Edward "Ted" and Kathleen "Kay" Lunt
With each issue of IMPACT, the Mackinac Center interviews one of its supporters to highlight the people behind what we do in support of free markets. This issue, we feature Edward “Ted” Lunt of Midland, who owns “Pirate’s Cove Adventure Golf.”
Mackinac Center: Tell us about your work experience.
Lunt: I’m really an entrepreneur. We got into this golf business in 1982. We’ve got 26 of them all over the East Coast, from Bar Harbor, Maine, all the way down to Orlando. I worked 22 years as an accountant. My father was one, and I headed in that direction, but it wasn’t for me. I’m an entrepreneur at heart. So in 1982, I decided to chase my dreams.
Mackinac Center: Was it difficult convincing a bank to finance this amusement venture?
Lunt: At first, yes. They told me, “You’re nuts! This is miniature golf in Michigan.” But we did it.
Mackinac Center: How did you convince them?
Lunt: We tested the daylights out of the market. We decided to build the first one in Traverse City. We went to the highway department to get their statistics and counted the cars by the site we were looking at, how many campsites were in the area, how many hotel rooms, you name it, condos. We figured if 1 percent came by with three people playing, it would work.
We presented our financial projections, and they just laughed me out of the room. So I cut the projections in half, then went back to the same banks and they said, “That’s more realistic.” But the reality of it was my original projections were a whole lot closer to what actually happened. That’s one of my proudest moments. We knew what we were talking about.
Mackinac Center: Is it miniature golf or putt-putt?
Lunt: Neither. It’s “adventure golf” [laughs]. When we started, we did not want to be “putt-putt” or miniature golf, we wanted something different. There’s an ad agency in Traverse City that recommended “Pirate’s Cove Adventure Golf.” That name has taken off like Kleenex to tissue. You go across the country and you’ll find names like “John’s Adventure Golf.” The name got picked up. We could never copyright it. It was too general. But they said we can say “Pirate’s Cove: The Original Adventure Golf.” We want to give guests an experience, not just a simple activity. It’s for kids and adults.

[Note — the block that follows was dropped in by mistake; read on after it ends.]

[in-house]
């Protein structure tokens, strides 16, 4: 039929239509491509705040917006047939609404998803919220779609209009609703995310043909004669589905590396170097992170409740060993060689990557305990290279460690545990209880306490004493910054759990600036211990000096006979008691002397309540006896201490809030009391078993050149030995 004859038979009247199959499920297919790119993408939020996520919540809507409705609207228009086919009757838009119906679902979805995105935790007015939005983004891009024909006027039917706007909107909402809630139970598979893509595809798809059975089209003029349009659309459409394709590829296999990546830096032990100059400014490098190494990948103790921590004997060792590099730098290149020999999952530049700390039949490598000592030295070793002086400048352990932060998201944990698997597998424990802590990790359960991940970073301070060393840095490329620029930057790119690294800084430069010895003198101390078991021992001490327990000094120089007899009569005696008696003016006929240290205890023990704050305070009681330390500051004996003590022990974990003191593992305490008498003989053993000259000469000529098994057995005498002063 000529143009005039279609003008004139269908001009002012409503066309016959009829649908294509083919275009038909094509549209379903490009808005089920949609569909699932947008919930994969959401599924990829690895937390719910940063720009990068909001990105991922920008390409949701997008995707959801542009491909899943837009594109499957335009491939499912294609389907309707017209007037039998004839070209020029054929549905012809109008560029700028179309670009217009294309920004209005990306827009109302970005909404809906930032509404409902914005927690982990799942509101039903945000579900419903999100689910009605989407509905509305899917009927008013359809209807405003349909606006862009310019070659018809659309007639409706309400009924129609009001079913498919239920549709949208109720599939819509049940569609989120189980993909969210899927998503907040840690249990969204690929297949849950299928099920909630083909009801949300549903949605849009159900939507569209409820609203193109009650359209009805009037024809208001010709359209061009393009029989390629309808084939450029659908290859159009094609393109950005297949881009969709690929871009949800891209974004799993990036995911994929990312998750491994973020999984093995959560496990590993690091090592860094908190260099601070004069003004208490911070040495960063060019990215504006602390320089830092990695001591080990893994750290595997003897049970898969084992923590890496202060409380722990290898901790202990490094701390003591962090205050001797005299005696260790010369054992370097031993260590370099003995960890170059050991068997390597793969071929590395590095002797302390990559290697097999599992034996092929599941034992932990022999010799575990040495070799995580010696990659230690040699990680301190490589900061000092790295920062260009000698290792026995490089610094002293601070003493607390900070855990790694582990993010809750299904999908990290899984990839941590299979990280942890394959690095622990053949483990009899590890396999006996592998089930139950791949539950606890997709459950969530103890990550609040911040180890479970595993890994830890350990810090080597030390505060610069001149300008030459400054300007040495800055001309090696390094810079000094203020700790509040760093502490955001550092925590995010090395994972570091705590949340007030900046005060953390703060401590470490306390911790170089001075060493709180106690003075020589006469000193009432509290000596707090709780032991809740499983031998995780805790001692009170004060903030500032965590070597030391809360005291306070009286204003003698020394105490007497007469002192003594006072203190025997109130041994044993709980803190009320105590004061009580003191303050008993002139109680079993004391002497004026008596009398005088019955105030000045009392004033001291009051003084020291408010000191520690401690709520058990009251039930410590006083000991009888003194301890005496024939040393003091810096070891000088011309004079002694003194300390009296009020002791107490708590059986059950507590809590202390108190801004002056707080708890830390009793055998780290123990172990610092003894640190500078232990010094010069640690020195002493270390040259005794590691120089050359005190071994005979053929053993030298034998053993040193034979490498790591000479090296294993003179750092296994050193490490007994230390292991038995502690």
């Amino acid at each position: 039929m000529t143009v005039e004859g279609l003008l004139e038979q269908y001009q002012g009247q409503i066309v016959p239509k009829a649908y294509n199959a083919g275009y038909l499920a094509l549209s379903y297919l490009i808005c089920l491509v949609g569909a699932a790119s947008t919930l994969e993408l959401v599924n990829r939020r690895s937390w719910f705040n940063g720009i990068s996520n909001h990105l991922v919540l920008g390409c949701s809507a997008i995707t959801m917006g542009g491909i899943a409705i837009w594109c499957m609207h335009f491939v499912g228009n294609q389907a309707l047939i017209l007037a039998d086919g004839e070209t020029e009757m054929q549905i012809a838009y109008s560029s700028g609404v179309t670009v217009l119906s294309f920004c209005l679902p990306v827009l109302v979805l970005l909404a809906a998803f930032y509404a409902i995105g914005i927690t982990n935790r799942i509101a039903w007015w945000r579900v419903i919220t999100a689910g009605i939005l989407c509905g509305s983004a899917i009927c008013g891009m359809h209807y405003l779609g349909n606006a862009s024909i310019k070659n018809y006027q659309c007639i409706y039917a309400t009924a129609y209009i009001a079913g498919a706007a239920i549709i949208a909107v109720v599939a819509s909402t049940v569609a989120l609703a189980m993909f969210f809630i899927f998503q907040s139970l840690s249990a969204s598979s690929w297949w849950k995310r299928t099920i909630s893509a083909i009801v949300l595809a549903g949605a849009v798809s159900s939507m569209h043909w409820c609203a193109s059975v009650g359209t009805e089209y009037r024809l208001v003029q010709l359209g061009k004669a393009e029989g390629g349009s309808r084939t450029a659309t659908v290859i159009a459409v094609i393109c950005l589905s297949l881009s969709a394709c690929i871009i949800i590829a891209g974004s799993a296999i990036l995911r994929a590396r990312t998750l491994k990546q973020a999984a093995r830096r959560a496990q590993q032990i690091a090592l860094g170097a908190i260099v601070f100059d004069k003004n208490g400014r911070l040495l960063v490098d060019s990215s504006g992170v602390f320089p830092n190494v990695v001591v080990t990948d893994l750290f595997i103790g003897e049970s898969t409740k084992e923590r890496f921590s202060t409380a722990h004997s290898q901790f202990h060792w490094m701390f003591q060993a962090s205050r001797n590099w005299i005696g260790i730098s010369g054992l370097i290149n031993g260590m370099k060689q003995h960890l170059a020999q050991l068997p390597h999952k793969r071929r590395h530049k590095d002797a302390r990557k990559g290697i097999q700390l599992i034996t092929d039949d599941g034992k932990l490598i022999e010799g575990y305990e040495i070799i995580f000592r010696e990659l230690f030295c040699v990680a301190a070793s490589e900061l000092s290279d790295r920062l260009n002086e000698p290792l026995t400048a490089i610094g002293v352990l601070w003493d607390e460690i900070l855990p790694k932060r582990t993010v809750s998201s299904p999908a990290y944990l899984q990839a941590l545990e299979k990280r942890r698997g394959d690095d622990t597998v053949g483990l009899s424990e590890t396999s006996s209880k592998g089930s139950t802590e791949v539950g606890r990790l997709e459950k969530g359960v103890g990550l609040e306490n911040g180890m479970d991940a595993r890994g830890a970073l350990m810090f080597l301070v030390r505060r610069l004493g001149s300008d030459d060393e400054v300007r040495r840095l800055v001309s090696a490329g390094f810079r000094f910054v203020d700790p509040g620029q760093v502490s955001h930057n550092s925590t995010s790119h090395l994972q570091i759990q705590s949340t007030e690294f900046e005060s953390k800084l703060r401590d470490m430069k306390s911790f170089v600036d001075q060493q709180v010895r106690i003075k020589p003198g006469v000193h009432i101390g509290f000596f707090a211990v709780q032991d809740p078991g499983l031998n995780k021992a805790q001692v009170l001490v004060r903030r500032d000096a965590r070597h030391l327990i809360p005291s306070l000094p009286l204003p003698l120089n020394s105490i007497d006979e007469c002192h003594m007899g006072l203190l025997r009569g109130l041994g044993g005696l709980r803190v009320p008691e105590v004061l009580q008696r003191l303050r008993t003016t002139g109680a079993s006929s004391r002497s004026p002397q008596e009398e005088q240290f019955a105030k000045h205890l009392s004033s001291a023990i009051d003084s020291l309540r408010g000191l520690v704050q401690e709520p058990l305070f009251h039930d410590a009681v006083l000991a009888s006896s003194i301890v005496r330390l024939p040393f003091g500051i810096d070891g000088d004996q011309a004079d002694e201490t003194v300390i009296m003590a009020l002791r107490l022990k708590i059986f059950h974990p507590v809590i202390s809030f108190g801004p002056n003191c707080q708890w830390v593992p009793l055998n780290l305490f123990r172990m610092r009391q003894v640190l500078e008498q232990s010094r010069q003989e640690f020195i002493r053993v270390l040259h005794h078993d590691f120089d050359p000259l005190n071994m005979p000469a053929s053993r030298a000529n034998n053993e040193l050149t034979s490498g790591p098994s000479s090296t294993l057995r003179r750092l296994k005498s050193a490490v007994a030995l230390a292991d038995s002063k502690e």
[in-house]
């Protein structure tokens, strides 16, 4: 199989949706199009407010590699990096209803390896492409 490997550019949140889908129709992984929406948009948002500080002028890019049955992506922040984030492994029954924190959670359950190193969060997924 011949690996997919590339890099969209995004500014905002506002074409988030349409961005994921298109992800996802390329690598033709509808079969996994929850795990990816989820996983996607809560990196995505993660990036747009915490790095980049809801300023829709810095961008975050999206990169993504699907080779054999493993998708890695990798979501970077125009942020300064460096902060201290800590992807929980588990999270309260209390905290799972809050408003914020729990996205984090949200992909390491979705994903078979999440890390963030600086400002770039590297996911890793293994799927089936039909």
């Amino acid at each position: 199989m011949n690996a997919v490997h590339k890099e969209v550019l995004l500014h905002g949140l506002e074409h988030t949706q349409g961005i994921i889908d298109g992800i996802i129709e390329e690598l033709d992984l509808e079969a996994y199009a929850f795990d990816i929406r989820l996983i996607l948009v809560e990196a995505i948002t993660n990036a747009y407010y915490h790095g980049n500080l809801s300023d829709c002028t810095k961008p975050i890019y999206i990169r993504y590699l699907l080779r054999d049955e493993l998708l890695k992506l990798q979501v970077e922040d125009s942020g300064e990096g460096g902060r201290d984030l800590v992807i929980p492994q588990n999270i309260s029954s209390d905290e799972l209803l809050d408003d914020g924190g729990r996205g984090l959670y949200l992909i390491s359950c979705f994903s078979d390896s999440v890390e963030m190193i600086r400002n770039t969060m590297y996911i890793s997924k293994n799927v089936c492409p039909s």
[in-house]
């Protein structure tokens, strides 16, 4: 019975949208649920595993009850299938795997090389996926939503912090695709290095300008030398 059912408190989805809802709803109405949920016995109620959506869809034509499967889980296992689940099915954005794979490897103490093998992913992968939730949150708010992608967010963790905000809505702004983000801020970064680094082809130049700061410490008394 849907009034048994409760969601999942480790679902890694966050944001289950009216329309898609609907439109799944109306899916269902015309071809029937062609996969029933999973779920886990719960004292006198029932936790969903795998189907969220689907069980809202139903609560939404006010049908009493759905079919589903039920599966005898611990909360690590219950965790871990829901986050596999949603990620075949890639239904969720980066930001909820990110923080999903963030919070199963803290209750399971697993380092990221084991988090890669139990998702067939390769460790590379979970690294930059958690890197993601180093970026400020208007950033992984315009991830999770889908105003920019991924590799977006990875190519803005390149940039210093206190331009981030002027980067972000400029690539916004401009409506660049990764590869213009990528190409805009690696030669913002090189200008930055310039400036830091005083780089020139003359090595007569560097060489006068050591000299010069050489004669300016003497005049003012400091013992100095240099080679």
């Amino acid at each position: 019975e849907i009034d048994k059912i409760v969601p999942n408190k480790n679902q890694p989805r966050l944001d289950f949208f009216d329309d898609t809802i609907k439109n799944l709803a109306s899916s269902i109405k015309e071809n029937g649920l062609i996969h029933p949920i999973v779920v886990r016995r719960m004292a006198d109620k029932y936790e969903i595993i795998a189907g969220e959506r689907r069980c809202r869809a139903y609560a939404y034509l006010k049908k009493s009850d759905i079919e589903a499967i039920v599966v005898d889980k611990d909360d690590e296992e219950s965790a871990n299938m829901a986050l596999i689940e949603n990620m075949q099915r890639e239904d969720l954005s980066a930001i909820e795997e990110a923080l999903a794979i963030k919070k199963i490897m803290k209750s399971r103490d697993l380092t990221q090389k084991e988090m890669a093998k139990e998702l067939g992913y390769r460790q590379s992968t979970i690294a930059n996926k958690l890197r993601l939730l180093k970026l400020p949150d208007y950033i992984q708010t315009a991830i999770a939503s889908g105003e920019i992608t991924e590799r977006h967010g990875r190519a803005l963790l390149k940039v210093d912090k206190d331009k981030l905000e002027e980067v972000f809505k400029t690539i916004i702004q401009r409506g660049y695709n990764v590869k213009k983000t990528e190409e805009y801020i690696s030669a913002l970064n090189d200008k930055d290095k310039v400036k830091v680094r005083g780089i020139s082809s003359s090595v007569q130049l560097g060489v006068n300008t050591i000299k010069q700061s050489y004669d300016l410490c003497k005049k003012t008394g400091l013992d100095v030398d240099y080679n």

Mackinac Center: Going from accounting to the entertainment business seems like an unlikely career shift. Was it difficult making that transition?
Lunt: No. That was easy [laughs]. I was never meant to be a bean counter. I needed something I could be proud of. Even after thirty years, we still run them, all of them. We still own them. My son goes around and visits all of them to make sure everything is running smoothly. I just like to keep my fingers in because it’s fun. We employ around 500 people. We’re proud of that.
Mackinac Center: How did you learn about the Mackinac Center?
Lunt: A friend had told me about them, so I investigated and found out that I agreed with what they were doing. Years ago, I was on its Mid-Michigan board of advisors. They said they were a think tank, so I wanted to give them things to think about [laughs].
Mackinac Center: What value do you believe the Mackinac Center provides?
Lunt: I think they bring tremendous value. I think it’s a great organization. It fights the battles that no one else does. That’s why I like them and that’s the value. I believe in what they teach, but I don’t have the time or energy or the resources to do anything about it. So I’m really glad to have the Mackinac Center out there.
Mackinac Center: With businesses and locations all over the country, why do you stay in Michigan?
Lunt: Friends and family. We have a place in Petoskey that we go to in the summer. We love Midland. It’s a nice town. I’ll never sell my house here. It’s nice to go to the farmer’s market on Saturday morning and run into five people you know or go to the mall and bump into old friends. It’s just friendly. It just works for us.